[AMAZONPRODUCTS asin=”B00K5ZXKFM”]Released in by Disney 1971, Bedknobs and Broomsticks has long been considered by many to be the evil stepsister of 1964’s Mary Poppins. While the similarities are impossible to ignore, Bedknobs and Broomsticks deserves more respect than it receives in many cinema circles. Based on the books The Magic Bed Knob; or, How to Become a Witch in Ten Easy Lessons and Bonfires and Broomsticks by Mary Norton, the musical combines live action and animation and was directed by Robert Stevenson who had directed Mary Poppins and would helm a total of nineteen Disney films in his long career.
Set in England 1940, as the citizens of Pepperinge Eye fear an invasion by Nazis and do their part to defend the nation, three young orphan’s need a home to which they can evacuate. “Apprentice witch” Eglantine Price (Angela Lansbury) finds herself forced to take them in—siblings Carrie (Cindy O’Callaghan), Paul (Roy Snart), and Charlie (Ian Weighill). On their first night at Ms. Price’s home, the children find their new caretaker airborne on a broomstick. Soon the truth becomes clear; Ms. Price is secretly taking a correspondence course on how to become a witch.
At the moment, Eglantine’s powers are limited to temporarily turning people into rabbits. But, a twist of a bedknob psychedelically sends her and the kids off to London. There, they find Eglantine’s teacher, Emelius Browne (David Tomlinson), who closed down his school before revealing a very important spell. Shocked to learn that any of his magic actually works, Browne takes his four visitors to the book he’s been copying from, that of a real magician named Astoroth. Browne ends up tagging along as the group go in search of the other half of the “magical spell book.” In the midst of all this, the gang ends up on a magical cartoon island where fish can talk and they can breathe underwater. Miss Price and Mr. Browne win first prize in an underwater dance contest but a giant fishhook pulls the bed and the humans out of the water, among other things.
In truth, it’s nearly impossible to truncate the 140-minute long, plot-thick narrative of Bedknobs and Broomsticks. There’s often several things going on at once, with interesting twists and turns around every corner.
While the animation looks dated when compared to the CG effects of today, Disney did a fabulous job with the visual effects. The combination of live action and animation is pretty stunning for 1971. Without the aid of the myriad of animation programs we have today, I’m sure a lot of pain staking work went into the human/animation interaction scenes. Amazingly though, there are only a few green screen shots that are obvious to the keen viewer.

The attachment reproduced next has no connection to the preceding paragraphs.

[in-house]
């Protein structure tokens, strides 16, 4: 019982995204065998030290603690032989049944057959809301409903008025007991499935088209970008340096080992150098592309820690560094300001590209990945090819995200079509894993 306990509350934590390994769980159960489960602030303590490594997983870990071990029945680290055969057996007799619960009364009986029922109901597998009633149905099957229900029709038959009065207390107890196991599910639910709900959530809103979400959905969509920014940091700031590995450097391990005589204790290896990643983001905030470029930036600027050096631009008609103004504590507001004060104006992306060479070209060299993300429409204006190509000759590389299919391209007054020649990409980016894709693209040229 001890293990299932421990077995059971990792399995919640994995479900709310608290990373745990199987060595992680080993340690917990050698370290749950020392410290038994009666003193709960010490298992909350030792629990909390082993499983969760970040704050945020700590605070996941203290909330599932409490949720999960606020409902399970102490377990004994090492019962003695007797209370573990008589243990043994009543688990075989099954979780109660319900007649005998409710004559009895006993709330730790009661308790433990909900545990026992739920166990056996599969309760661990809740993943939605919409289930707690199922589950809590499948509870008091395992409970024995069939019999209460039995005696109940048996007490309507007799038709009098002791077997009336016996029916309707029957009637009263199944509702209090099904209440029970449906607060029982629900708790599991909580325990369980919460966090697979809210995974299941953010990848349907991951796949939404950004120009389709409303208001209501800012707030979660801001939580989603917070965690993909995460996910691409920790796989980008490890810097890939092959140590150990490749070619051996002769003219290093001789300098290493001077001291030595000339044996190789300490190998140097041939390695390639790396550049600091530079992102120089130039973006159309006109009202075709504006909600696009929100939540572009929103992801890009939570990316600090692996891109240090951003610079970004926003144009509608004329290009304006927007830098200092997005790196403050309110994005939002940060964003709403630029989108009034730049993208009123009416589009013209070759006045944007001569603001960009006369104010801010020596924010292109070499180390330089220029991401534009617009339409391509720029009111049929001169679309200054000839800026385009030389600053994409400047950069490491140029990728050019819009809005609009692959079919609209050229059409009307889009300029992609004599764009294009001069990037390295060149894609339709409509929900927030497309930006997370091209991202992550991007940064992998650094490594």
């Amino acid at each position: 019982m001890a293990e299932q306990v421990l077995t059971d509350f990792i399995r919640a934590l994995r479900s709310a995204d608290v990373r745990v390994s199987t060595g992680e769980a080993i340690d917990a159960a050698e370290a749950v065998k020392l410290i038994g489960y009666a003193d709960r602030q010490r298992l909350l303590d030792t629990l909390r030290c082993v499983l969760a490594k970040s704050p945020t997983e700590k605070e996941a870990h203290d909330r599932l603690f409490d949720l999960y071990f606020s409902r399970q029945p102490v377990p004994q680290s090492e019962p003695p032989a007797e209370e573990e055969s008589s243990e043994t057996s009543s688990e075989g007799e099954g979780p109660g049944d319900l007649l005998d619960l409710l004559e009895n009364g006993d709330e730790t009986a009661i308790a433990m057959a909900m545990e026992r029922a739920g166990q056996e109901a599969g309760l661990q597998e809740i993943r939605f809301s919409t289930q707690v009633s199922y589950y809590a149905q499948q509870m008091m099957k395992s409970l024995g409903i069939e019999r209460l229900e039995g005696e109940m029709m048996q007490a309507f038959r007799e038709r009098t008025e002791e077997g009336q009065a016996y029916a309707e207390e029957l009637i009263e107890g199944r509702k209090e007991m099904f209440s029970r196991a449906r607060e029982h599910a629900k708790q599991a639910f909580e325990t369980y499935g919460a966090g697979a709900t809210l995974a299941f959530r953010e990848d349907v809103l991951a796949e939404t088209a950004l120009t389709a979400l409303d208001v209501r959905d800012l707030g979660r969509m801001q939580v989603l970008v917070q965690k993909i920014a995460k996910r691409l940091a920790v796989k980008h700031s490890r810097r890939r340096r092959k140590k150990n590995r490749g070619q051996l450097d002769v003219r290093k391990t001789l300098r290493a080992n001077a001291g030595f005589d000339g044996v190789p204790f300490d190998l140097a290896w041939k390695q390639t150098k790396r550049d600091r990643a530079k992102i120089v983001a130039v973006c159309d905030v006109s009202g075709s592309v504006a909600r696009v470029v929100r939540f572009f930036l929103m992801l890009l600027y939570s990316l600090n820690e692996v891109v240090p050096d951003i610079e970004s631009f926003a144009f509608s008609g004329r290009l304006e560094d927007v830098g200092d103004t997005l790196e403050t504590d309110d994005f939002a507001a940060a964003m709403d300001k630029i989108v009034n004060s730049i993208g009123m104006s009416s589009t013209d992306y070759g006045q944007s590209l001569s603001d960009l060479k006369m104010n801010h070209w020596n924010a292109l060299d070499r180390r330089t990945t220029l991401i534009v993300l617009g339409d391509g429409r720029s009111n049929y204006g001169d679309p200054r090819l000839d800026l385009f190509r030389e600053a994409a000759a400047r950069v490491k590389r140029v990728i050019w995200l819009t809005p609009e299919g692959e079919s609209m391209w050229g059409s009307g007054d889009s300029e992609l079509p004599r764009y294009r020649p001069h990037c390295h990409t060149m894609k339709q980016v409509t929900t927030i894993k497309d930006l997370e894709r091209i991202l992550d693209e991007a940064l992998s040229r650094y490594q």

The musical numbers are sweet and well chosen and the characters are a lot of fun, particularly Lansbury’s Price. Lansbury appears to be having a ball playing the quirky, misguided lead. Heaven knows, the legendary actress knows her way around a musical.
If there’s one complaint to levy against Bedknobs and Broomsticks, it’s that it runs too long. The filmmakers could have cut 20-30 minutes out of the film and still effectively told the story. The overly long soccer match is one place that easily could have been shortened. Despite that, Bedknobs and Broomsticks is a delightful film that has finally been given a much deserved high-definition upgrade.
Presented in the 1.66:1 aspect ratio, Disney has offered up a beautiful 1080p transfer. Sharpness is top-notch and colors are rich and vivid. Skin tones look realistic. Contrast is occasionally a bit overdone (England is really foggy) but it hardly disturbs the viewing experience. Black levels are very good.
The DTS-HD Master Audio 5.1 sound mix works well with the Oscar nominated score, even though sound effects don’t receive a particularly wide resonance. Dialogue and song lyrics have been expertly recorded and have been placed in the center channel.
English SDH, Spanish, and French subtitles are included.
The following extras are available:
- Music Magic: The Sherman Brothers (SD, 20:42) This extra was originally prepared for the 2009 DVD release, so don’t be confused when the Sherman Brothers, Angela Lansbury praise the newly reconstructed version of the film present on the disc. The longer version of the film is not present on this Blu-ray release. Beyond that, the Sherman Brothers discuss how the project’s seeds were planted when P.L. Travers had second thoughts about Mary Poppins as a film. They also touch on production, with respect to specific Bedknobs songs.
- Deleted and Extended Songs (HD, 23:54) five song sequences either cut completely or in part are presented here: “A Step in the Right Direction” reconstruction (3:09), “With a Flair” (4:18), “Eglantine” (3:42), “Portobello Road” (10:50), “Nobody’s Problems” (1:23).
- Deleted and Extended Scenes (HD, 10:06) The eight sequences may be watched in montage or individually.
- “Portobello Road” (SD, 1:10) David Tomlinson sings a verse of the song in a recording session.
- Song Selection (20:40, HD) The film’s six song sequences may be watched individually or together and with or without sing along song lyrics.
- The Wizards of Special Effects (SD, 7:30) Hosted by Jennifer Stone of The Wizards of Waverly Place, the actress explains how the sodium vapor screen process used on Bedknobs differs from the green screen effects of Waverly Place. Skip it.
- Theatrical Trailers: There are four in all.
- DVD/Digital Copy: disc and code sheet are enclosed in the case.